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I've got a safe full of S&Ws but, the only one with the firing pin in the frame is the John Ross .500m how about you?
Steve
 

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Had a gorgeous .44 Special Thunder Road w/ the frame mounted firing pin. Lousy thing just wouldn't do anything at all but sit there and set off primers when I pulled the trigger! Would not even give me the satisfaction of breaking when I was doing dry-fire practice, etc. Just sat there ... in the frame. Now, the frame mounted firing pin is not new. I've had one or more .22 LR S&W revolvers since about 1983. They've all had that nifty little frame mounted firing pin. It never occurred to me that they would ever use it with centerfire calibers. Oh well, it happened. Now, I've got all these little spare "hammer noses" for my revolvers. What to do with them? Wind chimes? Possibly. Borrow some of the little crystal glasses that my wife keeps in a cabinet. We'll see! Sincerely. bruce.
 

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I missed out on an early 686, a dash 1 if I remember right. It was a 4 incher, and it came into my friends gun shop a few years ago.
It bummed me out that I thought it over one day too long.
Ended up buying a new 686, in a 6 inch barrel, from him, with the frame mounted firing pin, and even a Hilary hole..
Hurts my pride a bit to look at it, but its never missed a lick, and it even has a pretty good trigger pull.

I am not disappointed, at all, and I like to shoot it. Oh... maybe one thing the ugly rubber grips had to go, and the round butt was a little hard to get a grip set that I liked. They would have made it a lot easier on me, if they would have just made it a square butt.
 
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I used to have a Model 17-? and a Model 34-?, missed out on the Model 53, but currently have several of the Model 22-4 revolvers. All have frame mounted FPs. S&W has been using them for decades. Is this somehow a big deal?

Kevin
 

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I used to have a Model 17-? and a Model 34-?, missed out on the Model 53, but currently have several of the Model 22-4 revolvers. All have frame mounted FPs. S&W has been using them for decades. Is this somehow a big deal?

Kevin
Not really. The floating pins don't require quite as much hand fitting work, and they are a part of the evolution of manufacturing changes made to streamline the production process. The hammer nose like I posted, has a tiny spring buried behind it in the hammer that allows the nose to return to a certain position when the hammer is cocked, and allows the nose to change its angle as it fits into the hammer nose bushing when the hammer drops, which is in the same spot as the floating pin on newer guns. The nose is more apt to get bent or broken, or the spring gums up and the nose sticks, and then wears the hole in the bushing out of round if the gun isn't properly maintained. That can cause potential misfires as the wear increases, because the nose strikes the primer off-center. However, it is a characteristic that extends back into antiquity that collectors of the classic guns like (much like pinned barrels and recessed chambers), and is very distinctive to see when the gun is cocked. As long as the owner stays on top of the gun's condition, it's not a problem.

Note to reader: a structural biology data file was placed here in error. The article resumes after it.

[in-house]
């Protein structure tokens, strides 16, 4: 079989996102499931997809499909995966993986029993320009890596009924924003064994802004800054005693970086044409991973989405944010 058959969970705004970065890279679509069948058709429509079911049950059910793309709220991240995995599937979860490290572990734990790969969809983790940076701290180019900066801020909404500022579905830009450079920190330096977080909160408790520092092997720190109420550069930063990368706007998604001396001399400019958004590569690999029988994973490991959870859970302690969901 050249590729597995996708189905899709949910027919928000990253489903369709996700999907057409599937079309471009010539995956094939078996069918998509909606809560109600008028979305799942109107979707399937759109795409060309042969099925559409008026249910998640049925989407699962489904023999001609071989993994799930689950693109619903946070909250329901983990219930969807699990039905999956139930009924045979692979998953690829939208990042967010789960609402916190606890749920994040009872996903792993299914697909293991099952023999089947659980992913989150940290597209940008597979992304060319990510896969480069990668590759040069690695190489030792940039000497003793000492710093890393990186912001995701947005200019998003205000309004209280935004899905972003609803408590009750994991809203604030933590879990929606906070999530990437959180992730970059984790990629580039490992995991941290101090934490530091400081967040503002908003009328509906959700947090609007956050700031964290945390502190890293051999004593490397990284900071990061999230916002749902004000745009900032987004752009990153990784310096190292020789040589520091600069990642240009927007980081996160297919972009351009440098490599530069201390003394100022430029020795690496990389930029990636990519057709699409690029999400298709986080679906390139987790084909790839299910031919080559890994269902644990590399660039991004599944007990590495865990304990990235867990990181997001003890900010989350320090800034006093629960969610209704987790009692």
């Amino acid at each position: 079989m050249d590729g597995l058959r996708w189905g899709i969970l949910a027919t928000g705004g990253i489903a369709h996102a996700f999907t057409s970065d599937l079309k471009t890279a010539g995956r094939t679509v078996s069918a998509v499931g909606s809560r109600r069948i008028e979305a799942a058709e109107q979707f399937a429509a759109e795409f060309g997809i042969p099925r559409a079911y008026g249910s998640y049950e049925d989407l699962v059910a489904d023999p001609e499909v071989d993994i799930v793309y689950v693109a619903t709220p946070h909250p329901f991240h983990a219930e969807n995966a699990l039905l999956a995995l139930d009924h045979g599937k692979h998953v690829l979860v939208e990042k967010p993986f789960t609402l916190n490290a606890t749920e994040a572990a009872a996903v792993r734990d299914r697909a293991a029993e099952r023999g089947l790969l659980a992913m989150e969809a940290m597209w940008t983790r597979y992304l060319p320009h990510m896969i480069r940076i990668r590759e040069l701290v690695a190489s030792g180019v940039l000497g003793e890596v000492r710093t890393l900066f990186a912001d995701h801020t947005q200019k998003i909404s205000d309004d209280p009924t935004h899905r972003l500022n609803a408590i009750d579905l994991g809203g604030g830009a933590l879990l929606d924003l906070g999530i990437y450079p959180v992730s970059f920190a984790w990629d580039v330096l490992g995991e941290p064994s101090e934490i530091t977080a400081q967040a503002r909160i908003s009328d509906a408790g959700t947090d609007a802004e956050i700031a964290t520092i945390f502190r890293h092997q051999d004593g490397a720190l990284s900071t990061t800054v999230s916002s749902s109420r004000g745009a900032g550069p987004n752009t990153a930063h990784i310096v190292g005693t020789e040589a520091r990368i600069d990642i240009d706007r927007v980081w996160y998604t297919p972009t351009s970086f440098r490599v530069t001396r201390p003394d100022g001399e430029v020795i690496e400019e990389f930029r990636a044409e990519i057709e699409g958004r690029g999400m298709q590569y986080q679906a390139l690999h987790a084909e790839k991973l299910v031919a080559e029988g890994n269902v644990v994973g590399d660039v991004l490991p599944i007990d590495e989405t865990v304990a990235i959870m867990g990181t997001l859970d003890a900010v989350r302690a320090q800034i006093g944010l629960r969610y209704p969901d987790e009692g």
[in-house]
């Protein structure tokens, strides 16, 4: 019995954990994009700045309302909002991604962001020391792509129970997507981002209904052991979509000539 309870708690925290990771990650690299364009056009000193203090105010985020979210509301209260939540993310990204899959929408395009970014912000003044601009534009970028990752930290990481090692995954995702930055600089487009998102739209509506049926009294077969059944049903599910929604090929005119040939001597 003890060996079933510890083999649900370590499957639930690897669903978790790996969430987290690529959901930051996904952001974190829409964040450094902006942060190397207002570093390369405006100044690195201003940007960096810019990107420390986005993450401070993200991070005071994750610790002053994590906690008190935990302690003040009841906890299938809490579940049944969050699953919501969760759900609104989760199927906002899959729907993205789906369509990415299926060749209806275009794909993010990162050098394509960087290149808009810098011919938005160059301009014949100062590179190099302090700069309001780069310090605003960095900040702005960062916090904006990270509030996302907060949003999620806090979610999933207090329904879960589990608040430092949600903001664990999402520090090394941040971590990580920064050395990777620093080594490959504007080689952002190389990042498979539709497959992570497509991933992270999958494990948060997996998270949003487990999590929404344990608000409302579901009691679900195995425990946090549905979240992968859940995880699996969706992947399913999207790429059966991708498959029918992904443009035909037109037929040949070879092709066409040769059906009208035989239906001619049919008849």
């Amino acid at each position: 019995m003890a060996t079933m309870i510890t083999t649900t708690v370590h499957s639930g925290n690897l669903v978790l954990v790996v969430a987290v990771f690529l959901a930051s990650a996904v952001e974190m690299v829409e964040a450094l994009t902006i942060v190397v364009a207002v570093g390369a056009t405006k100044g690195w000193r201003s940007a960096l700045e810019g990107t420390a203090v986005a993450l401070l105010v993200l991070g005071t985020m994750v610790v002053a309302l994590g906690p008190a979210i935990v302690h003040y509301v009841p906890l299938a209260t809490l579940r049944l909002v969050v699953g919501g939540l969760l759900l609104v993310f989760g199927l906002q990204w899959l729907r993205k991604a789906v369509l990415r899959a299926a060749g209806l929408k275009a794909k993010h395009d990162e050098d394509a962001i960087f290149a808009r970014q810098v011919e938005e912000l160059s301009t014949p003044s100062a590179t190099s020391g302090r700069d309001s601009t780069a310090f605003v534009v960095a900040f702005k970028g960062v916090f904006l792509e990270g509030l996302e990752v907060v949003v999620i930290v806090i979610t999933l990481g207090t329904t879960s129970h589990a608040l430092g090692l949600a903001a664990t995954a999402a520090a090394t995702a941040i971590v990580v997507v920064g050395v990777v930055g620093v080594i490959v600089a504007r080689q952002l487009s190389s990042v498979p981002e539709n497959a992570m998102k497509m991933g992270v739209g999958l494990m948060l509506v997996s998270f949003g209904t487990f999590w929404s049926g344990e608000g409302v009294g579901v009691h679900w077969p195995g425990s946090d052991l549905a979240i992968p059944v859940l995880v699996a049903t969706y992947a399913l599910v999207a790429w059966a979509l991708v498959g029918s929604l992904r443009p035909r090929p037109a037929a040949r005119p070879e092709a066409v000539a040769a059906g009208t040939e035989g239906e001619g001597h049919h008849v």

I should have said "all but one" of my S&W's have the hammer nose. My M48-4 has the floating pin and always has, since it is a rimfire revolver.
 

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Not really. The floating pins don't require quite as much hand fitting work, and they are a part of the evolution of manufacturing changes made to streamline the production process. The hammer nose like I posted, has a tiny spring buried behind it in the hammer that allows the nose to return to a certain position when the hammer is cocked, and allows the nose to change its angle as it fits into the hammer nose bushing when the hammer drops, which is in the same spot as the floating pin on newer guns. The nose is more apt to get bent or broken, or the spring gums up and the nose sticks, and then wears the hole in the bushing out of round if the gun isn't properly maintained. That can cause potential misfires as the wear increases, because the nose strikes the primer off-center. However, it is a characteristic that extends back into antiquity that collectors of the classic guns like (much like pinned barrels and recessed chambers), and is very distinctive to see when the gun is cocked. As long as the owner stays on top of the gun's condition, it's not a problem.

I should have said "all but one" of my S&W's have the hammer nose. My M48-4 has the floating pin and always has, since it is a rimfire revolver.
I have S&W revolvers from the 1860 up to this century. Never understood the phobia with the frame mounted firing pins. S&W has been using them for decades. Heck, Colts has been using them from the 1870s!

Kevin
 
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